Boot Camp

Wednesday, 2006-04-05; 18:44:00

Gah. Who knew that scarcely a week after I discussed native Windows support on the Mac, Apple would come out and "officially" support dual-booting on new Intel-based Macs.

I say "officially" in quotes because while Boot Camp comes directly from Apple, Apple only provides support for Boot Camp online. You can't call Apple technical support for using Windows, or for even using the Boot Camp assistant application -- you're "on your own". According to Apple:

Important: Apple does not provide technical phone support for using Boot Camp Beta, burning the Macintosh Drivers CD, or installing Windows XP. Support is available on Apple's website. Fee-based support agreements are not available for Boot Camp Beta.

Boot Camp does, however, appear to greatly simplify the process for installing Windows on a shiny new Intel-Mac. While it previously required 29 steps to install Windows XP using the process at, Apple's Boot Camp software allows you to do it in 4 steps. Boot Camp also allows the installation of Windows XP without a PC (which was required using's process -- that kind of defeated the whole purpose). The key, however, are the firmware updates: they provide BIOS emulation in EFI, which allows Windows XP to run on the Mac with little modification. Another side effect is that other Linux distributions will be similarly easy to install -- Linux was having some trouble booting up on Intel-Macs before these firmware updates as well.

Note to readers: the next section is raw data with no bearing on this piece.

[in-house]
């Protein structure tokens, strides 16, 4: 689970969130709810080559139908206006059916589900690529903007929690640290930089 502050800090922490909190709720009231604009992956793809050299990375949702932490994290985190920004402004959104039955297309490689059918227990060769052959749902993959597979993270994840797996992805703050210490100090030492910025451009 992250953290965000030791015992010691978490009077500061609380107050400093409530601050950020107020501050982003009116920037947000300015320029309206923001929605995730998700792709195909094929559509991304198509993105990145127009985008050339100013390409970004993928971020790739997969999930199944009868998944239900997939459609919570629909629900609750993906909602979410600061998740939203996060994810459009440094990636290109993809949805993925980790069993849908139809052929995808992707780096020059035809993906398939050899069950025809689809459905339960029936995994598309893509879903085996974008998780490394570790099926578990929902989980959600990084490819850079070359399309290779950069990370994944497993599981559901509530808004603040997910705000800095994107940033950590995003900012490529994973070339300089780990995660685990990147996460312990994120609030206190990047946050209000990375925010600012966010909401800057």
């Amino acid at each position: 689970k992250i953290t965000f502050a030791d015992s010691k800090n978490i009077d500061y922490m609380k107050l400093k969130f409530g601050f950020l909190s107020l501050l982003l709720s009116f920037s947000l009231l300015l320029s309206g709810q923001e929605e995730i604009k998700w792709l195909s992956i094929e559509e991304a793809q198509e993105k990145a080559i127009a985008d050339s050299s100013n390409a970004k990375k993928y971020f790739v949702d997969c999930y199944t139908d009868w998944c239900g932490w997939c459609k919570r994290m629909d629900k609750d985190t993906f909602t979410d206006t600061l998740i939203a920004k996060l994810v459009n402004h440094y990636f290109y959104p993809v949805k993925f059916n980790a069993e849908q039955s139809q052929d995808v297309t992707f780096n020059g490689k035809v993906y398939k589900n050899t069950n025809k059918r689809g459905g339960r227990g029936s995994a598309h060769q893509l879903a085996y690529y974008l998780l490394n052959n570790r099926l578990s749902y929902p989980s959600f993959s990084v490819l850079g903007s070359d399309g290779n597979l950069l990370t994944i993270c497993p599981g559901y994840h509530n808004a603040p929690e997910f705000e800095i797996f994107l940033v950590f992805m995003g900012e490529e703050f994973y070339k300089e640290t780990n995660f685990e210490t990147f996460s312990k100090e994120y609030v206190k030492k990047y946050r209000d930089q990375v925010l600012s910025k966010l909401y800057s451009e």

Of course, you need to repartition your hard drive, but surprise! Boot Camp allows you to do this without erasing your hard drive. That's actually one of the most interesting aspects of Boot Camp to me. Why doesn't Disk Utility allow for non-destructive repartitioning? This must be a recent development -- if Boot Camp can do it, and Apple says that Boot Camp will be included with Mac OS X Leopard, then hopefully Disk Utility in Leopard will allow for non-destructive repartitioning as well. However, Boot Camp's method does come with a caveat: you lose 5 GB of disk space -- apparently, Apple sets that aside as a buffer zone. According to the Boot Camp Beta Installation & Setup Guide: